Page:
On April 23, 1981, District Court Judge Lucas asked the appellate court to extend the period of remand to June 22 to accommodate his calendar. A similar request had been made by the plaintiffs in a motion for clarification and modification filed with the circuit court a week earlier. On April 30, the appeals court granted Judge Lucas' request, and allowed him to further extend the remand period himself if his new jurisdictional ruling necessitated more time for trial. In that event, the court suggested that the plaintiff-appellants might wish to dismiss the pending appeal without prejudice.
Meanwhile, in the district court, both the plaintiffs and the defendant FCC filed status reports on April 16 proposing a briefing schedule which would permit the FCC, the plaintiffs, and the Senate amicus to file briefs on the jurisdictional issues-ripeness and adversariness—and the court to hear and decide the issues prior to the end of the remand period. (Since the Justice Department, on behalf of the FCC, had essentially removed itself from the case in January 1980, the defendants had never briefed these issues; only the Senate amicus and the plaintiffs had done so.)
On May 19, 1981, the defendant FCC filed its memorandum regarding jurisdiction in the district court. It argued that the decision of the Attorney General to defend section 399(a) affected both bases for the court's earlier dismissal of the case for lack of adversary parties and ripeness, and conferred jurisdiction on the district court. Not only did the decision moot the question of adversariness, the FCC maintained, but it also changed the context for determining whether the case was ripe for adjudication:
The Court's earlier determination that the value of a concrete factual basis for a constitutional decision was not
outweighed by the harm to the parties in postponing a de-
Appeals Re Jurisdiction, May 19, 1981, at 4-5] Furthermore, the FCC asserted, in addition to administrative sanctions plaintiff Pacifica also would potentially be subject to criminal liability for violating section 399(a). Pacifica should not be required to face the possibility of both administrative and penal sanctions brought on by the Attorney General's decision before challenging the statute, the FCC concluded.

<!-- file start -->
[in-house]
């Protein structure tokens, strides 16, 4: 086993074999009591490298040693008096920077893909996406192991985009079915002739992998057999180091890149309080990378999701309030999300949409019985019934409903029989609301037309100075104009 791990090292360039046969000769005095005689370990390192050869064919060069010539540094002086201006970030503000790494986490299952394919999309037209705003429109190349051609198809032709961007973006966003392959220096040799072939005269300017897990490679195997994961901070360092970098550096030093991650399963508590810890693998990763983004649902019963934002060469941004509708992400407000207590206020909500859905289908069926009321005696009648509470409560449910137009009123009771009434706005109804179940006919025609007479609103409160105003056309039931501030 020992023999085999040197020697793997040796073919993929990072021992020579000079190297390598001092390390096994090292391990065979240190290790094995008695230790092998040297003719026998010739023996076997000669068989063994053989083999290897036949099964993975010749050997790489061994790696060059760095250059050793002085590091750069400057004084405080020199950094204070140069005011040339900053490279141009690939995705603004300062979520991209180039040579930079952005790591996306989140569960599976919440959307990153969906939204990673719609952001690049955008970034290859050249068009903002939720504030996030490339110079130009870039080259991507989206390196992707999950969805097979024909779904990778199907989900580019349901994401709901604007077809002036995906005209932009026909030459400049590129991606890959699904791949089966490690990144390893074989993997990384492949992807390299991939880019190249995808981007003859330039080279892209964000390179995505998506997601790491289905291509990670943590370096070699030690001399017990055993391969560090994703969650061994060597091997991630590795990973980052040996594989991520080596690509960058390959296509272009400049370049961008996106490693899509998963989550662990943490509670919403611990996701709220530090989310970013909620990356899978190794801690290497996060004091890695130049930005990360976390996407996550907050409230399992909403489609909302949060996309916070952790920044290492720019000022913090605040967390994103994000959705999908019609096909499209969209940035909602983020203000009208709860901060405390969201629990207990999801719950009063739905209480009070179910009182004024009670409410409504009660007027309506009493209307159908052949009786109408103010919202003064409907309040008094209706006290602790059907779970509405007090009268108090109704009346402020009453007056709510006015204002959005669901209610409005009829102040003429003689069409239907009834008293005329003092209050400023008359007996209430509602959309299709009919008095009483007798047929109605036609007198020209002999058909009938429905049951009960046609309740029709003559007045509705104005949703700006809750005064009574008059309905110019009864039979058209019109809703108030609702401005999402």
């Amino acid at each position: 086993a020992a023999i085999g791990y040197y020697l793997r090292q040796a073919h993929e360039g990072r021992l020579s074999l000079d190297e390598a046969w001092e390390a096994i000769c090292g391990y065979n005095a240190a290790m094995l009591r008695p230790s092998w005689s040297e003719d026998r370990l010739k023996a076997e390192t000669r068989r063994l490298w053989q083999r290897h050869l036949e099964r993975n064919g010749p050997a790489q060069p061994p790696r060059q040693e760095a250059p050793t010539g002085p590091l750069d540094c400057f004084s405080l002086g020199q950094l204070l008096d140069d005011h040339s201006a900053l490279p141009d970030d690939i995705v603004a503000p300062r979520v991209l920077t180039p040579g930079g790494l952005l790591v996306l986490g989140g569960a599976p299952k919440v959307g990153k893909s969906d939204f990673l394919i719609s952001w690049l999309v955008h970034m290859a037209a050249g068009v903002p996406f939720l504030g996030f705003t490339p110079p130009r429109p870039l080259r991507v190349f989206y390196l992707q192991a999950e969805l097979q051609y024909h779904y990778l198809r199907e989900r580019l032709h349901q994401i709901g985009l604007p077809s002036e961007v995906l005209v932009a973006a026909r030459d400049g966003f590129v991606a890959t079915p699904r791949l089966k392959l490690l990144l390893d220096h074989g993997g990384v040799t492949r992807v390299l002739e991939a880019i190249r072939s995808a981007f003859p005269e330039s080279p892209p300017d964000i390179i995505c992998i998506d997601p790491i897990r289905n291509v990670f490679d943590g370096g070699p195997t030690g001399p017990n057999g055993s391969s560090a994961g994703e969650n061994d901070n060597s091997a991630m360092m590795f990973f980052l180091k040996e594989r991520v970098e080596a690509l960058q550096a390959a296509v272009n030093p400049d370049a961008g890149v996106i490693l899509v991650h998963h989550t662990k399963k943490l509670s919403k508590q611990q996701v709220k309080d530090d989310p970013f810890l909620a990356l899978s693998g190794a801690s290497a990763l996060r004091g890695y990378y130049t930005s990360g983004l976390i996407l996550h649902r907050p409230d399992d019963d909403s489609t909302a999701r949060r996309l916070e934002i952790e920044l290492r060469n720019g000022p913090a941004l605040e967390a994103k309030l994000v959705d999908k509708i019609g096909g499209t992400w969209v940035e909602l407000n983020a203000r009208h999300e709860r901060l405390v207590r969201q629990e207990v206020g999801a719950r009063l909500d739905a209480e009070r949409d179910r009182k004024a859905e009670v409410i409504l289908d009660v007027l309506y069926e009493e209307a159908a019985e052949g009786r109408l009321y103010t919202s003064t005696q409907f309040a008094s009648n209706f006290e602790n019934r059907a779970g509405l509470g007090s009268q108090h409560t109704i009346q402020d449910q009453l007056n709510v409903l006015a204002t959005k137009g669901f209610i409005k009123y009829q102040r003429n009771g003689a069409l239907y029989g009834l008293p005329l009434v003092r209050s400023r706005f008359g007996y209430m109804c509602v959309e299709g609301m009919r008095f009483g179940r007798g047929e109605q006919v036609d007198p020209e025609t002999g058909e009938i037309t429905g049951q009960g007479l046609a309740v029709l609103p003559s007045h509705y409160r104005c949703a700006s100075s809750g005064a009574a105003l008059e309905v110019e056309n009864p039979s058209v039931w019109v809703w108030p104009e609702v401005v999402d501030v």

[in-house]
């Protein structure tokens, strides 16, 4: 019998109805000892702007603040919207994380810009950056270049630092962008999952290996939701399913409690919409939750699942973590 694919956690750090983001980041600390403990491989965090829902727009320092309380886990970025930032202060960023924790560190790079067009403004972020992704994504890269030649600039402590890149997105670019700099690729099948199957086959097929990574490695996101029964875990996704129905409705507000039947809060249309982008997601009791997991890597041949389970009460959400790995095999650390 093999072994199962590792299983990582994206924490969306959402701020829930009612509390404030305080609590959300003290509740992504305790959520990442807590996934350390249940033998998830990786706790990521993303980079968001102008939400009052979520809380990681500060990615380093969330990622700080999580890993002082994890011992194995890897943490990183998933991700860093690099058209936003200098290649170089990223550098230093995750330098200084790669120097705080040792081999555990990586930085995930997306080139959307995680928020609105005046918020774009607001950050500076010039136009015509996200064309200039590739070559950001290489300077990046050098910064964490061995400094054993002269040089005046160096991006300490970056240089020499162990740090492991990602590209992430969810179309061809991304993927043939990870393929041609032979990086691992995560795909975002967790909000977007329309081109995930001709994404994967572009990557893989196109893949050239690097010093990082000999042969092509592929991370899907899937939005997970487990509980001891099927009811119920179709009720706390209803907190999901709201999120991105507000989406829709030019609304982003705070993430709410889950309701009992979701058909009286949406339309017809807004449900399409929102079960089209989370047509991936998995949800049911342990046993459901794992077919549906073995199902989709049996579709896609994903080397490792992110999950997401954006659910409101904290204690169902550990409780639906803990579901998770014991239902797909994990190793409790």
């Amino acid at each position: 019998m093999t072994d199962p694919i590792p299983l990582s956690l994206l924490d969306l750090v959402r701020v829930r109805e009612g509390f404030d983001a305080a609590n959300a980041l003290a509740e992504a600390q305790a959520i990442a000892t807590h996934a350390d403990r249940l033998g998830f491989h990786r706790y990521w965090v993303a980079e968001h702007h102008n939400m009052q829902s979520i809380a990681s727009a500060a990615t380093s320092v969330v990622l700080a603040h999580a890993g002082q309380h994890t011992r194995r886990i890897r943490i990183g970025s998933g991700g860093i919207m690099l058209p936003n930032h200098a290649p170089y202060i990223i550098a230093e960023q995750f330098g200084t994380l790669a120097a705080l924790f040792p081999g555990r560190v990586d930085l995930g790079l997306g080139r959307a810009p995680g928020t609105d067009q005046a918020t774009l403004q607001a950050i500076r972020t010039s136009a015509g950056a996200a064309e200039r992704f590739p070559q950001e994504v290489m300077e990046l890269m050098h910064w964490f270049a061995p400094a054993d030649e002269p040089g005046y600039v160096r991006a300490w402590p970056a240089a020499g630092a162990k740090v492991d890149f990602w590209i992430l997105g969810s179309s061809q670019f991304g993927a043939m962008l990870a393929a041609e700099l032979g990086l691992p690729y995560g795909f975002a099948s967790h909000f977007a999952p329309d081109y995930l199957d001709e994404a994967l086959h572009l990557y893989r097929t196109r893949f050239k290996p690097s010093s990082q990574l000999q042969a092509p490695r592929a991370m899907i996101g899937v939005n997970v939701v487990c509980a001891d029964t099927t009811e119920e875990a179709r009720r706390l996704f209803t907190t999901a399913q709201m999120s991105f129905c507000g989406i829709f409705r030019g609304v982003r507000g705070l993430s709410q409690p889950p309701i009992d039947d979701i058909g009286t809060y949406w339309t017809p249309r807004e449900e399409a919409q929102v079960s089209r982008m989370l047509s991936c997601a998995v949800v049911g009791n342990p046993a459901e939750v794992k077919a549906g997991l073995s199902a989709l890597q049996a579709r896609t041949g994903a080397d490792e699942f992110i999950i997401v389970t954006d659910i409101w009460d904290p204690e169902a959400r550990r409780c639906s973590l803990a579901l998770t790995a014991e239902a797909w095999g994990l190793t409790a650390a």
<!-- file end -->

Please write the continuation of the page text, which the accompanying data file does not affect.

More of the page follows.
On May 29, 1981, the plaintiffs filed their memorandum regarding the jurisdictional issues. With respect to adversity of the parties, the plaintiffs agreed with the FCC that the decision of the Justice Department to defend the statute rendered the claim moot. With respect to ripeness, the plaintiffs essentially reiterated the arguments made prevously in their February 13, 1980 opposition to the Senate's motion to dismiss. (See pages 247, supra for a discussion of the plaintiffs' earlier opposition.) In sum, the plaintiffs argued that: (1) they did not have to violate a statute to challenge its constitutionality; the controversy was ripe because their rights were presently being injured by the statute's operation; (2) Pacifica would broadcast editorials if it were not prohibited from doing so by section 399(a); and (3) plaintiffs Waxman and the League of Women Voters, as listeners and viewers of noncommercial broadcasting stations, had no other available means to challenge the constitutionality of section 399(a).
Also on May 29, 1981, the Senate filed a motion to withdraw from the case as amicus curiae in light of the Executive branch's decision to defend the case. After reviewing the reasons for the Senate's original participation the accompanying memorandum concluded:
The Senate's primary concern in appearing as amicus curiae in this case was to affirm the principle that the Executive Branch cannot deny the validity of Acts of Congress. This Court's ruling and the reconsidered action of the Department of Justice have reaffirmed that principle with renewed vigor. Now that the Department will defend the statute, the ordinary principles of separation of powers, absent special circumstances not present here, call for the Senate to leave that defense to the Executive,
whose function it is to enforce and defend the laws.
draw, May 29, 1981, at 4] On June 8, 1981, Judge Lucas heard arguments on the question of jurisdiction and took the matter under advisement. He granted the motion of the Senate to withdraw from the case.
On June 18, 1981, Judge Lucas issued an order vacating his March 11, 1980 order dismissing the action. He found that there were now adverse parties to the case since the Justice Department and the FCC had decided to defend and enforce section 399(a) and the case was ripe for adjudication since the Executive branch's decision to enforce the statute had eliminated any uncertainty about the existence of an actual case or controversy and had subjected plaintiff Pacifica to a realistic threat of severe administative and criminal penalties should it violate the statute.
On June 26, 1981, the plaintiffs filed a motion in the Court of Appeals for the Ninth Circuit asking the court to dismiss their earlier appeal without prejudice. The plaintiffs noted in their motion that since Judge Lucas had now held that the case was justiciable there was no need to pursue the appeal. On July 14, 1981, the circuit court granted the plaintiffs' unopposed motion and dismissed the appeal.